The prime minister has again ignored the needs of working-age disabled people when asked about his plans for social care funding reform, and has suggested that those reforms may take as long as five years to implement.
Boris Johnson (pictured) was asked about his plans by Labour leader Jeremy Corbyn in prime minister’s questions yesterday (Wednesday).
Corbyn said that it had been three years since the government promised to publish a green paper on adult social care, and seven months since Johnson “stood on the steps of Downing Street and said he had prepared a clear plan to fix the crisis in social care”.
But Johnson’s reply, and answers he gave earlier in the week, suggested that he did not yet have a plan prepared and that he was focused – like many other politicians – on the needs of older people, rather than those of working age.
He said there was “a growing consensus” on the need to “tackle the issue of social care, so that everybody has dignity and security in their old age and nobody has to sell their home to pay for the cost of their care”.
He added: “With the help and co-operation of the Labour party and other parties in this House, we will go ahead with a fantastic plan for social care.”
Johnson’s comments came days after he told a BBC interviewer that the government would be “bringing forward a plan this year” but that it would be implemented by the end of the current parliament, suggesting it could take as long as five years.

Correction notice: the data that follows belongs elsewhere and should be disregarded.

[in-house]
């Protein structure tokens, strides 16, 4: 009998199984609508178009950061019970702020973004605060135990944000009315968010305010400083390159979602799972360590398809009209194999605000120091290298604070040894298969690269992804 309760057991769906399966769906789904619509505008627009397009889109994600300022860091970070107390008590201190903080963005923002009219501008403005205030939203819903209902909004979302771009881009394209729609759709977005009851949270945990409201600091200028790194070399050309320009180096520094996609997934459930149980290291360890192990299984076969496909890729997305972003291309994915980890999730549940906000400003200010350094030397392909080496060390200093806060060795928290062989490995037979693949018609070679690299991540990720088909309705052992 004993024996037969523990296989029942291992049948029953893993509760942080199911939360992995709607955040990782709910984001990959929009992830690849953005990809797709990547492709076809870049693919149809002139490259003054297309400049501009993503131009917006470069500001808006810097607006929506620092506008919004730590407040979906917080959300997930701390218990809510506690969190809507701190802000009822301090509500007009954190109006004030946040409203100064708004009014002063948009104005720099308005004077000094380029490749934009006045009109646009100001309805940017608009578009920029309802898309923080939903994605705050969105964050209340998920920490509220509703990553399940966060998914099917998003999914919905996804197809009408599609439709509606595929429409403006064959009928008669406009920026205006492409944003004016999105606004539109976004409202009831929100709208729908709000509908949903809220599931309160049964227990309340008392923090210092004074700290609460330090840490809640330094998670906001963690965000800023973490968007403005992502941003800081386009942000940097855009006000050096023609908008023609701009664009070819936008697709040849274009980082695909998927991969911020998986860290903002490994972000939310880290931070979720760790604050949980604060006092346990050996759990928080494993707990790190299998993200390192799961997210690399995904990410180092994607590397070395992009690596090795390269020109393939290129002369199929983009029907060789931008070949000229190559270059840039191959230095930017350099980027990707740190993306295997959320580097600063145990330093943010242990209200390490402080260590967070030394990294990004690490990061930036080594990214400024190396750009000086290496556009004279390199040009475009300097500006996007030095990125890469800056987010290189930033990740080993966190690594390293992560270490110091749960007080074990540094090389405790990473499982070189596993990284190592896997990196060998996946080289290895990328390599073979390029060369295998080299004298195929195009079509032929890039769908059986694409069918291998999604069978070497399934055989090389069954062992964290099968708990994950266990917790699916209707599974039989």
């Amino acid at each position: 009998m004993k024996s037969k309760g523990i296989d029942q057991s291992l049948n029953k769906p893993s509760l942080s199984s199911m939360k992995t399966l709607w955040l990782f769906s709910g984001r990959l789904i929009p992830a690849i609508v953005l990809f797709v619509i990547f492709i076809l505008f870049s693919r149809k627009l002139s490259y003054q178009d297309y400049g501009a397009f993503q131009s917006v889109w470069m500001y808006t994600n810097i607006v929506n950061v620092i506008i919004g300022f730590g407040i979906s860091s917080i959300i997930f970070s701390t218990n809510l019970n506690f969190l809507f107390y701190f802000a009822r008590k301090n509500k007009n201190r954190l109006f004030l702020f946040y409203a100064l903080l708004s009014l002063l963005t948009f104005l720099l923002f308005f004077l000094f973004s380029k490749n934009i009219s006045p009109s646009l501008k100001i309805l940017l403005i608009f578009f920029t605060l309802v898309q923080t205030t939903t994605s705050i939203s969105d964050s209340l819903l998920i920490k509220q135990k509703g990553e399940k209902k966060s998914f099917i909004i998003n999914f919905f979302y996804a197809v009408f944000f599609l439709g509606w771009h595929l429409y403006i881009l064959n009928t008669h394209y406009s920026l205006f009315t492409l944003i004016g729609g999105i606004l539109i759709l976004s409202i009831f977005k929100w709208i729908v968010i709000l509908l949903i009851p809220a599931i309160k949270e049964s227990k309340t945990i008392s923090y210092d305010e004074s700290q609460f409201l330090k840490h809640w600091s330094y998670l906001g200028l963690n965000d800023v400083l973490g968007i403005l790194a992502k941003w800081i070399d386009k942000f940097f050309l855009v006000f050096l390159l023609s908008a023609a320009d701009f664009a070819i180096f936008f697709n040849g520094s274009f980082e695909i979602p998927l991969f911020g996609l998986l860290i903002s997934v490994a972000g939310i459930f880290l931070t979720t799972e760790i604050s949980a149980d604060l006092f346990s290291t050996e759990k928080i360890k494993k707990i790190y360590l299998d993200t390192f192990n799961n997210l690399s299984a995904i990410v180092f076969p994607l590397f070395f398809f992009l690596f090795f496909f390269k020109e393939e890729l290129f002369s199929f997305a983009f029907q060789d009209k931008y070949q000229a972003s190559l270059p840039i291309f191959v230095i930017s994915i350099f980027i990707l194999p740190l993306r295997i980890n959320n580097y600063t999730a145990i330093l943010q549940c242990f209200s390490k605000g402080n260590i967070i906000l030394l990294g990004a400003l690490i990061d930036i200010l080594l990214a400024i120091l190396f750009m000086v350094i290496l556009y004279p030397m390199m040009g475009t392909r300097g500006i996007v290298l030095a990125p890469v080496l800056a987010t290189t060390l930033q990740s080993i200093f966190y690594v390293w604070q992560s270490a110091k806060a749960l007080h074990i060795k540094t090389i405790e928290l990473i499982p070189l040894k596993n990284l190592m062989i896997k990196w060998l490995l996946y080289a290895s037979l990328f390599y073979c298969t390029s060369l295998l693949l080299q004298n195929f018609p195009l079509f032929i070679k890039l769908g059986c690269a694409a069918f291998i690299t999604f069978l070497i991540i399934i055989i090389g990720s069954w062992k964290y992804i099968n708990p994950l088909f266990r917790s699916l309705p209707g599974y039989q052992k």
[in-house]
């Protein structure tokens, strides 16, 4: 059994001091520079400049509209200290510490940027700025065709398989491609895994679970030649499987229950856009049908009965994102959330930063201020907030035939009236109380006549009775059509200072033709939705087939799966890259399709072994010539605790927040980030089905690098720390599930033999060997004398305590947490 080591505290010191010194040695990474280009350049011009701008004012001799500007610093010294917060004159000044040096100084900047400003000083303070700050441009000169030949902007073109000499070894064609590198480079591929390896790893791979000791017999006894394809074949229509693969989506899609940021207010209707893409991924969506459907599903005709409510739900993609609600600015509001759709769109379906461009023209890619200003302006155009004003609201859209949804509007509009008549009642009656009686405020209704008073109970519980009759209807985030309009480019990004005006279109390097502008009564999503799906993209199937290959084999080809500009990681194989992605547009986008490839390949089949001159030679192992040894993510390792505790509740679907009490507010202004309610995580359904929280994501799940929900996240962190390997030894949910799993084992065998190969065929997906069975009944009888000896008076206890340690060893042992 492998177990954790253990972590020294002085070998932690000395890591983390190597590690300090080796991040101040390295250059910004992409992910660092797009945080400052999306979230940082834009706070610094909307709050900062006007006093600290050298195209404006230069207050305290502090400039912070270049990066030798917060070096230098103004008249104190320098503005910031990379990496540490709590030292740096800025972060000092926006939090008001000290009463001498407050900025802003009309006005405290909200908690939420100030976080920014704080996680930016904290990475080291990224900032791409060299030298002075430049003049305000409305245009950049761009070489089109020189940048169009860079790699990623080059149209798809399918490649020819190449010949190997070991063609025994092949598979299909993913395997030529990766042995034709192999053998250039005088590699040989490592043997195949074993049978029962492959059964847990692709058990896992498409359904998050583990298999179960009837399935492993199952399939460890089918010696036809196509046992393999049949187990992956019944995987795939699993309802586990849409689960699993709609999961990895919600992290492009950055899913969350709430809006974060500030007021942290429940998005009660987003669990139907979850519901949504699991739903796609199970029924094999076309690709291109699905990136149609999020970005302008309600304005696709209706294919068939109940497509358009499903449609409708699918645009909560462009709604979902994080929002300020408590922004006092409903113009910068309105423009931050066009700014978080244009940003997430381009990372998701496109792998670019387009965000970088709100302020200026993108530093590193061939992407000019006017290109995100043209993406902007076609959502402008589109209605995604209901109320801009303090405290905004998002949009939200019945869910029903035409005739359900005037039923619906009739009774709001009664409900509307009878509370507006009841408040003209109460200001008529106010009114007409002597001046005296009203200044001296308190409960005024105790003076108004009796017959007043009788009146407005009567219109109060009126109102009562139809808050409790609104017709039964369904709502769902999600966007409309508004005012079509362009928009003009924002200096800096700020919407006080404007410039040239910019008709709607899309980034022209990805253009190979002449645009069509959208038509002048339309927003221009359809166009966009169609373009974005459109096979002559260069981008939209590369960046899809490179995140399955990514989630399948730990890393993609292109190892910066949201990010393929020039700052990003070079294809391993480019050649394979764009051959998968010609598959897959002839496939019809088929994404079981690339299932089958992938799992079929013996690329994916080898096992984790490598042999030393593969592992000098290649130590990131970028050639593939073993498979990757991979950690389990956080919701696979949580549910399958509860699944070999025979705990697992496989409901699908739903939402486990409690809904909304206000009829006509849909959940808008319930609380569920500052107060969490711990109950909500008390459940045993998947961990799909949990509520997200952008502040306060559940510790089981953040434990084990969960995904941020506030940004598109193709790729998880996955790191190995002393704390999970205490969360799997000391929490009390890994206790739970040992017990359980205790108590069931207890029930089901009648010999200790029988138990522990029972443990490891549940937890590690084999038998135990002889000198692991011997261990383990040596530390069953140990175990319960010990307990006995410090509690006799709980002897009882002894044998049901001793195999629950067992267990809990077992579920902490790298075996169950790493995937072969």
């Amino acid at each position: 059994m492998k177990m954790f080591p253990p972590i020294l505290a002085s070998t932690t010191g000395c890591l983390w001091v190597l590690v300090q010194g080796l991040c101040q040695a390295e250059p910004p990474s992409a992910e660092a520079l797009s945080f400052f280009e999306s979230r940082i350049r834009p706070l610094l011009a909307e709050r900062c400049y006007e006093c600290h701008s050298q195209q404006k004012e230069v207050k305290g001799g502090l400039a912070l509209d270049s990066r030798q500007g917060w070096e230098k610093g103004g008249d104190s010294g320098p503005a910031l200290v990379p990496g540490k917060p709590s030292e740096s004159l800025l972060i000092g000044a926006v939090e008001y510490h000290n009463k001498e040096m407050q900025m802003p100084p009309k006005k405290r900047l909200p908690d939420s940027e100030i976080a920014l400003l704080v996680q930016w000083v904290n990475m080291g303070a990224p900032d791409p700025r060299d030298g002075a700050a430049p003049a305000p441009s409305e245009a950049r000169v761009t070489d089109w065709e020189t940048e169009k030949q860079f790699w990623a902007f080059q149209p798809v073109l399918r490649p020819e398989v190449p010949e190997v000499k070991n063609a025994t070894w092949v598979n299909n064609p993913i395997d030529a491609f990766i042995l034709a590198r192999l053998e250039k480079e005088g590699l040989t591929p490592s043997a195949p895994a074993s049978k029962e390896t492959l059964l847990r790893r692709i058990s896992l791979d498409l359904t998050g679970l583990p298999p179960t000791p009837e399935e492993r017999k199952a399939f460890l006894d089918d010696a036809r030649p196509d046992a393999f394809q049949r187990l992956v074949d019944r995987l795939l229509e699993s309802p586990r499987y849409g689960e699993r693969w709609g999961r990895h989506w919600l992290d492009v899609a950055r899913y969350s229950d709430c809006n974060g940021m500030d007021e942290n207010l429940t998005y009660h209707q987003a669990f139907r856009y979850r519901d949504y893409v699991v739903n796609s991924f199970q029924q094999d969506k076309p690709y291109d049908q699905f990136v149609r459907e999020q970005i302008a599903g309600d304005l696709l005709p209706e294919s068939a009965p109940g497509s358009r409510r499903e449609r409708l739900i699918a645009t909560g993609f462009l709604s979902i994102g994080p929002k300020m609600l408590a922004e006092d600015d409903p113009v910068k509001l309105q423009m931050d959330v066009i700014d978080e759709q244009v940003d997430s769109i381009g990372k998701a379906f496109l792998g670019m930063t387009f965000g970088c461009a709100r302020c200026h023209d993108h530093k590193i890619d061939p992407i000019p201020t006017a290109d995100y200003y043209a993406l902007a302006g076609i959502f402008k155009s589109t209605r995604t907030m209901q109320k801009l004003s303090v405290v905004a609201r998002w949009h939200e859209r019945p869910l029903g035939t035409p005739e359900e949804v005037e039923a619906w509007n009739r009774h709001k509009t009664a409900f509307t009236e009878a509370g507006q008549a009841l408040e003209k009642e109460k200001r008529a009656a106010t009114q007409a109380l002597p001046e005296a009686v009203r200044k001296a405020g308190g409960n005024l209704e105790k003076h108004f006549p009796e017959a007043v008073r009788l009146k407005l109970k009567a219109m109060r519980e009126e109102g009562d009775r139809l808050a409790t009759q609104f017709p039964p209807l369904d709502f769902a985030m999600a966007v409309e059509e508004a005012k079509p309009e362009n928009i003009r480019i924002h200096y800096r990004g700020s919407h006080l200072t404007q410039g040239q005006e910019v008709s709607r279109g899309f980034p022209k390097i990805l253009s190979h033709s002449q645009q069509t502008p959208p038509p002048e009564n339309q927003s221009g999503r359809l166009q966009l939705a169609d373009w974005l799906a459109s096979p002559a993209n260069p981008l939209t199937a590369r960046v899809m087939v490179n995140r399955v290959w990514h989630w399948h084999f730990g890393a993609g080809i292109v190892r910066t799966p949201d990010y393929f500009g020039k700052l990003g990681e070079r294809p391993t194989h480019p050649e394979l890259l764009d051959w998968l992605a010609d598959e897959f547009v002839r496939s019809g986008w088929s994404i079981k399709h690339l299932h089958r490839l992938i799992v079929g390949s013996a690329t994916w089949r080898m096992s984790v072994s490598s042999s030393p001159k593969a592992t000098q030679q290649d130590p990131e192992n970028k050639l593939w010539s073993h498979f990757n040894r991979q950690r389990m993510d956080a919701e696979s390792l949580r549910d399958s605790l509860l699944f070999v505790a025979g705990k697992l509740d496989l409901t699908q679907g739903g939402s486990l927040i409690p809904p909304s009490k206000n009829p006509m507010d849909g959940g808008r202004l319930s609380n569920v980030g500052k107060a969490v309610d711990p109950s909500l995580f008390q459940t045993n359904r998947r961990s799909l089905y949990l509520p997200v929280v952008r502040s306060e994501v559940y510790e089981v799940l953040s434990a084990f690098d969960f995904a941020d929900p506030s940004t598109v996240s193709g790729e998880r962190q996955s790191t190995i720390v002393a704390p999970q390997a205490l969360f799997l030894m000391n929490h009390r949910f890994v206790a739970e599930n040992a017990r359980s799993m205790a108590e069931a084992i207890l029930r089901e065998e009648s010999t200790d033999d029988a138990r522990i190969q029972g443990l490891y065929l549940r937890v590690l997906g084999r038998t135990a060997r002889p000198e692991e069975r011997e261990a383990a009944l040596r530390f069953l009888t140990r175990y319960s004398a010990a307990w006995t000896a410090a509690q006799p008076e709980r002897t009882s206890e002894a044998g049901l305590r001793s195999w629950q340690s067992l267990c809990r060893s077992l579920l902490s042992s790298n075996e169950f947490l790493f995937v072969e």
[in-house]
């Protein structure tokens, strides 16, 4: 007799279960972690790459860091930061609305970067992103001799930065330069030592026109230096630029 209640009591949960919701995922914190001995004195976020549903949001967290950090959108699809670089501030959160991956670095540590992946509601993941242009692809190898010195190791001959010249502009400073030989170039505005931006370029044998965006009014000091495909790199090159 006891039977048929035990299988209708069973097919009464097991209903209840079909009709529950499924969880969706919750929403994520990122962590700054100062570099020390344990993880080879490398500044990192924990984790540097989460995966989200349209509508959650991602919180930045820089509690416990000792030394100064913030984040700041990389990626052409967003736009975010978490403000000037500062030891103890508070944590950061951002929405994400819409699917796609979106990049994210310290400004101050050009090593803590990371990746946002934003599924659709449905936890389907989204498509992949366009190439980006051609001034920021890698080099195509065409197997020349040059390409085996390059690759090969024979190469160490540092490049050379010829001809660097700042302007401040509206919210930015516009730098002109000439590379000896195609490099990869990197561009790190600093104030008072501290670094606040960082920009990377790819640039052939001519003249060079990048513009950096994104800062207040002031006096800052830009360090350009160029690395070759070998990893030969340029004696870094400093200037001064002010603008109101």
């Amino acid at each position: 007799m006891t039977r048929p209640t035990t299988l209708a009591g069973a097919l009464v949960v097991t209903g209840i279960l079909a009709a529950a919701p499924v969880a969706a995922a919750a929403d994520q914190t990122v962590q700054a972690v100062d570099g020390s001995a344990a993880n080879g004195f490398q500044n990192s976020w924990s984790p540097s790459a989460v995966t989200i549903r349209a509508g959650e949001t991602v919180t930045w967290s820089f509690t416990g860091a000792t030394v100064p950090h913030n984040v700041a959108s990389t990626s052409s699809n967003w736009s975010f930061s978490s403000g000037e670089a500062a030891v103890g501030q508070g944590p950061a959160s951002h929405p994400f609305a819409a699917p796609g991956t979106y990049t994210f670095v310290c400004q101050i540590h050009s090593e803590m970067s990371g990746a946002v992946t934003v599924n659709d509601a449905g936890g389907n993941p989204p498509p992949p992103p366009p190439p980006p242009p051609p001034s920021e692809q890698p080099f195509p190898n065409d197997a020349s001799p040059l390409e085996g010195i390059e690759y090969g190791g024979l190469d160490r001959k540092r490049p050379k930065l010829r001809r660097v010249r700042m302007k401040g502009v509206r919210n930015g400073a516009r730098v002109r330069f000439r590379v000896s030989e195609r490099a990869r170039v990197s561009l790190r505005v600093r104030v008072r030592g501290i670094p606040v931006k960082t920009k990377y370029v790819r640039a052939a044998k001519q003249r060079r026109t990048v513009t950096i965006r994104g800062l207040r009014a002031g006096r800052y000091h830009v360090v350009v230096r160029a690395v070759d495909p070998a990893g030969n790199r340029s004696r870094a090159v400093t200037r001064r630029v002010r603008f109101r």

During the general election campaign, international trade secretary Liz Truss admitted that she did not believe the government’s long-awaited green paper on adult social care even existed.
And in October, a Tory cabinet minister admitted there was not even consensus within the government on how to solve the adult social care funding crisis.
The latest exchanges came days after disabled people again spoke publicly about the impact of further proposed cuts and increased charges on social care provision.
Activists told Greenwich council that its planned changes would force some disabled residents to cut spending on food and clothes, and could lead to some taking their own lives.
They have threatened the council with legal action and want to see an inquiry into how its social care is funded.
Last August, Disability News Service reported that disabled campaigners had warned that the council’s proposals to increase care charges could force them and others to quit their jobs and stop their volunteering work, and push many others into poverty.
One influential campaigner warned then that she could be forced to reduce her care from 63 hours a week to just seven, and might have to consider residential care, if Greenwich council went ahead with its plans.
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